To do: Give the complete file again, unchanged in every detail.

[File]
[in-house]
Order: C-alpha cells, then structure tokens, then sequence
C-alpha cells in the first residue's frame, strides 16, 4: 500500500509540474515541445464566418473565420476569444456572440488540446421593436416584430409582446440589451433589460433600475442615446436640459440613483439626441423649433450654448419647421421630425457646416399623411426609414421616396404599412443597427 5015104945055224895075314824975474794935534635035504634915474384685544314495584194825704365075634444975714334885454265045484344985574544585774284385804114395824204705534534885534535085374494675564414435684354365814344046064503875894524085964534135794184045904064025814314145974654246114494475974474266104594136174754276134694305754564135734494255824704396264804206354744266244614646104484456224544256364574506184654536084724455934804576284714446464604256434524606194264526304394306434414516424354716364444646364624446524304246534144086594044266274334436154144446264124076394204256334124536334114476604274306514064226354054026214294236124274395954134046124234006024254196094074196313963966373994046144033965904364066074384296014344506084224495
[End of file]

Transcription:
[in-house]
Order: C-alpha cells, then structure tokens, then sequence
C-alpha cells in the first residue's frame, strides 16, 4: 500500500509540474515541445464566418473565420476569444456572440488540446421593436416584430409582446440589451433589460433600475442615446436640459440613483439626441423649433450654448419647421421630425457646416399623411426609414421616396404599412443597427 5015104945055224895075314824975474794935534635035504634915474384685544314495584194825704365075634444975714334885454265045484344985574544585774284385804114395824204705534534885534535085374494675564414435684354365814344046064503875894524085964534135794184045904064025814314145974654246114494475974474266104594136174754276134694305754564135734494255824704396264804206354744266244614646104484456224544256364574506184654536084724455934804576284714446464604256434524606194264526304394306434414516424354716364444646364624446524304246534144086594044266274334436154144446264124076394204256334124536334114476604274306514064226354054026214294236124274395954134046124234006024254196094074196313963966373994046144033965904364066074384296014344506084224495